I never realised quite how much I wanted Chelsea to win the Champions League until the moment we did.
Over the years we’d contrived to find so many different, painful, ways of not winning it: penalty shoot-out defeats to English rivals in a final and a semi-final, a bizarre formation helping us throw away a winnable semi, a goal that looked like it didn’t cross the line, four clear penalties turned down in one agonising leg of a semi-final that also included a decisive 90th-minute goal.
I, and many other Chelsea fans, assumed we would never win it. It just felt like our fate.
So when Bayern Munich took a late lead in this year’s final, this supposedly neutral-venue match that couldn’t have felt more like an away game.
I wasn’t angry or distraught. I just found myself thinking “Oh well, we pushed it close and did well to even get this far…”
But then Didier Drogba equalised.
And then, when the final went to penalties, we missed our opener and the Germans kept scoring, I found myself thinking “Losing on penalties means you’ve drawn. It’s not like losing really…”
But then Petr Cech made a save, we kept scoring, Bastian Schweinsteiger hit the post and Drogba, so often the man for the big occasion, stroked home the winner.
We had won. And almost immediately I realised quite how important this was, how much it meant to the players, the club and thousands of my fellow fans. And to me.
I’ve been fortunate enough to be at many cup finals Chelsea have won but I’ve never seen celebrations like that. The players looked so, so happy. And so they might.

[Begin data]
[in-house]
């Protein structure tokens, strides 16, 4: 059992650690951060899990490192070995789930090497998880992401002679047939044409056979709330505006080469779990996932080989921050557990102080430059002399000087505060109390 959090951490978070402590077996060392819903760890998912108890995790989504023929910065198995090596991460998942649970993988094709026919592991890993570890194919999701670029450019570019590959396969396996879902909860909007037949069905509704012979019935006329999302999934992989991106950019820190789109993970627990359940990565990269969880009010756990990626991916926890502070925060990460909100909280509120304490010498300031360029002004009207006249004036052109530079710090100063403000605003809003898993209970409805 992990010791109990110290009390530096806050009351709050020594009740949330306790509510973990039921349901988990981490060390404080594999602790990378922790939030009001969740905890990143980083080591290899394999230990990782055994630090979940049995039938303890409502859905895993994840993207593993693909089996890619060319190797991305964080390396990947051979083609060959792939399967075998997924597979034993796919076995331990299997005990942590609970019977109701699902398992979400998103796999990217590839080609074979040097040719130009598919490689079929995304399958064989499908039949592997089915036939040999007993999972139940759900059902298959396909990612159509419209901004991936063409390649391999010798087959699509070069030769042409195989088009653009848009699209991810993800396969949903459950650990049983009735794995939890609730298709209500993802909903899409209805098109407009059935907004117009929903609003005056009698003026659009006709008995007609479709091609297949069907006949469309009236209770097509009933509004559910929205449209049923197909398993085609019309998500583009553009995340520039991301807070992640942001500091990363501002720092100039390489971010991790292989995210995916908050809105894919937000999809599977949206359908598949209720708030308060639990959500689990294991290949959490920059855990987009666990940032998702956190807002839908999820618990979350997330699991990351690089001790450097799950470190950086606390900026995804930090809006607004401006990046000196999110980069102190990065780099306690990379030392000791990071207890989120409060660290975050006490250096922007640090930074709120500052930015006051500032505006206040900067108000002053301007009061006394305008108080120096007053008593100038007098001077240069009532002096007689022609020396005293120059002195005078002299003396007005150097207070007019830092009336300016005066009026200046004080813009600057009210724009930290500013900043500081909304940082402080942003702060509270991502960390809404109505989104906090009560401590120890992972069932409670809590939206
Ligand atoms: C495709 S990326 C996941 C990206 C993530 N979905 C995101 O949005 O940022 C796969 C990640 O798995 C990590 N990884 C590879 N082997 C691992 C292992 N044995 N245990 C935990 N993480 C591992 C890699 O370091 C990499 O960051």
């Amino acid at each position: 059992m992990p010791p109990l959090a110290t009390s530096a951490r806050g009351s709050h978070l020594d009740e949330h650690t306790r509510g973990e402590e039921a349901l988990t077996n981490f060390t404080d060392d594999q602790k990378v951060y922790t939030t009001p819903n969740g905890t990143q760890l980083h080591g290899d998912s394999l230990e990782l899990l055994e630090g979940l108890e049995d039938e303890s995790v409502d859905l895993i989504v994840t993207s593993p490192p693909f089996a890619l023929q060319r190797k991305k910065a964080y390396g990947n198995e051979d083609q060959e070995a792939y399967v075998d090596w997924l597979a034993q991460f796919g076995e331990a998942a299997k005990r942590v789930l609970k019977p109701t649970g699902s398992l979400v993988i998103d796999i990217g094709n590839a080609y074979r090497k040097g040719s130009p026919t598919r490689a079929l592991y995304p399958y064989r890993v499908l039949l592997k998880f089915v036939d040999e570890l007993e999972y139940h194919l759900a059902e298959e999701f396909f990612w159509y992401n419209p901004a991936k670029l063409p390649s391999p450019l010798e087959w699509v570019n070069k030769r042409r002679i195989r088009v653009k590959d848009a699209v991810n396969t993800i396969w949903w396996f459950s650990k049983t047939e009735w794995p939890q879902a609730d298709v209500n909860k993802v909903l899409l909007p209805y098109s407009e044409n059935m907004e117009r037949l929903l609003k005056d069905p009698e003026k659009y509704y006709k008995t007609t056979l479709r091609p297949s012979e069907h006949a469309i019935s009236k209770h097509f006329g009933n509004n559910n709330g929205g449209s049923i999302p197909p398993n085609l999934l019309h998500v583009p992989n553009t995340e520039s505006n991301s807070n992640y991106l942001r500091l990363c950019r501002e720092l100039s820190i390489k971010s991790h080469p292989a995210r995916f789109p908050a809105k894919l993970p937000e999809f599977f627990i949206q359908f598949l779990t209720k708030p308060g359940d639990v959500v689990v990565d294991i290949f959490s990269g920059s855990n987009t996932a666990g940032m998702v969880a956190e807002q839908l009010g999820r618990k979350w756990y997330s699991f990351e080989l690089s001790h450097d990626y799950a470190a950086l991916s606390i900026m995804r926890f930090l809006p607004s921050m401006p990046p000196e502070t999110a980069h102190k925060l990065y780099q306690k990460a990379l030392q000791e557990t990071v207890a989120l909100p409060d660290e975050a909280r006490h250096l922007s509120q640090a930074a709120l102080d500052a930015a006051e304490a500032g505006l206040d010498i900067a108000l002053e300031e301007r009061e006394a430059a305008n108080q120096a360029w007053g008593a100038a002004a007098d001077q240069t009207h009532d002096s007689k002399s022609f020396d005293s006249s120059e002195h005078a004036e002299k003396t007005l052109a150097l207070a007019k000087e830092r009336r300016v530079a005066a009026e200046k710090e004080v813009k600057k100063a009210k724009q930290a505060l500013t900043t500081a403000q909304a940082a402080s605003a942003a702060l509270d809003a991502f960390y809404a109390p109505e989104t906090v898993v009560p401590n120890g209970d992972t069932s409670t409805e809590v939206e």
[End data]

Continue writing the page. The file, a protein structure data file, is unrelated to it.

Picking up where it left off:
A couple of them have been there for all the disappointments mentioned above, several have been around for most of them, so to finally win it must have felt like the happy end of a long, arduous and painful journey.
And I’ve never seen a trophy that shines quite so brightly. Maybe it’s because it’s so big, maybe it was because it was under the glare of flooodlights whereas the FA Cup, for example, tends to be waved around in daylight, I don’t know. But it seemed to glint in a way I’d never seen from any other piece of silverware.
It was like the most important trophy felt it needed to be the shiniest too.
And the feeling I had made me realise that winning on penalties IS winning. There can be no denying that.
There can be winners and losers in a match that finishes all-square. And if that means I have a
new-found respect for the Man United team that beat us in 2008, then so be it. I can live with that.
Because I was in Munich on the night my football team won the European Cup. And it was fantastic.
James Clarke is the author of Moody Blues: Following the second-best team in Europe
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